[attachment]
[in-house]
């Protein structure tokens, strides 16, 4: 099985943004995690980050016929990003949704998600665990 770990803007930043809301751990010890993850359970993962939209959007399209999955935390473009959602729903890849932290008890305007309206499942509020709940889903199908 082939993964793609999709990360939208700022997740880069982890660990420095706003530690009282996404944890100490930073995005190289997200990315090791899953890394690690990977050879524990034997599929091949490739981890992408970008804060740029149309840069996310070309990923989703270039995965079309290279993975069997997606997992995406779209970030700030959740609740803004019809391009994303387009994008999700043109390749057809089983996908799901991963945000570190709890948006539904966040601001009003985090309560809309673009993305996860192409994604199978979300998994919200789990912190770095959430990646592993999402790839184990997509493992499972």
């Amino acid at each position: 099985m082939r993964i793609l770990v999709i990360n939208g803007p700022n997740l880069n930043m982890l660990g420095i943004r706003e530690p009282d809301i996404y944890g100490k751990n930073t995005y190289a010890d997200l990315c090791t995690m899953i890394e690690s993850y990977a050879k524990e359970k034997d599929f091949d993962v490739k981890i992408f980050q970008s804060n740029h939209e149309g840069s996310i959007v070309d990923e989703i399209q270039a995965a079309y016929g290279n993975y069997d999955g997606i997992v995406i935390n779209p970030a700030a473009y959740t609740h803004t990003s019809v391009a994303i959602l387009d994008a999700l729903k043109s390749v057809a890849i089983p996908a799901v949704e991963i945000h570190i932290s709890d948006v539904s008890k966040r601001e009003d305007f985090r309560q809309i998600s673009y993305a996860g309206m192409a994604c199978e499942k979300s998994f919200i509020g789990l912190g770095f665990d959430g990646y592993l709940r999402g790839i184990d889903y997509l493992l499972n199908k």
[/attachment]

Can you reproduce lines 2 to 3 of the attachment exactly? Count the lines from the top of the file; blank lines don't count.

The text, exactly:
């Protein structure tokens, strides 16, 4: 099985943004995690980050016929990003949704998600665990 770990803007930043809301751990010890993850359970993962939209959007399209999955935390473009959602729903890849932290008890305007309206499942509020709940889903199908 082939993964793609999709990360939208700022997740880069982890660990420095706003530690009282996404944890100490930073995005190289997200990315090791899953890394690690990977050879524990034997599929091949490739981890992408970008804060740029149309840069996310070309990923989703270039995965079309290279993975069997997606997992995406779209970030700030959740609740803004019809391009994303387009994008999700043109390749057809089983996908799901991963945000570190709890948006539904966040601001009003985090309560809309673009993305996860192409994604199978979300998994919200789990912190770095959430990646592993999402790839184990997509493992499972």
């Amino acid at each position: 099985m082939r993964i793609l770990v999709i990360n939208g803007p700022n997740l880069n930043m982890l660990g420095i943004r706003e530690p009282d809301i996404y944890g100490k751990n930073t995005y190289a010890d997200l990315c090791t995690m899953i890394e690690s993850y990977a050879k524990e359970k034997d599929f091949d993962v490739k981890i992408f980050q970008s804060n740029h939209e149309g840069s996310i959007v070309d990923e989703i399209q270039a995965a079309y016929g290279n993975y069997d999955g997606i997992v995406i935390n779209p970030a700030a473009y959740t609740h803004t990003s019809v391009a994303i959602l387009d994008a999700l729903k043109s390749v057809a890849i089983p996908a799901v949704e991963i945000h570190i932290s709890d948006v539904s008890k966040r601001e009003d305007f985090r309560q809309i998600s673009y993305a996860g309206m192409a994604c199978e499942k979300s998994f919200i509020g789990l912190g770095f665990d959430g990646y592993l709940r999402g790839i184990d889903y997509l493992l499972n199908k």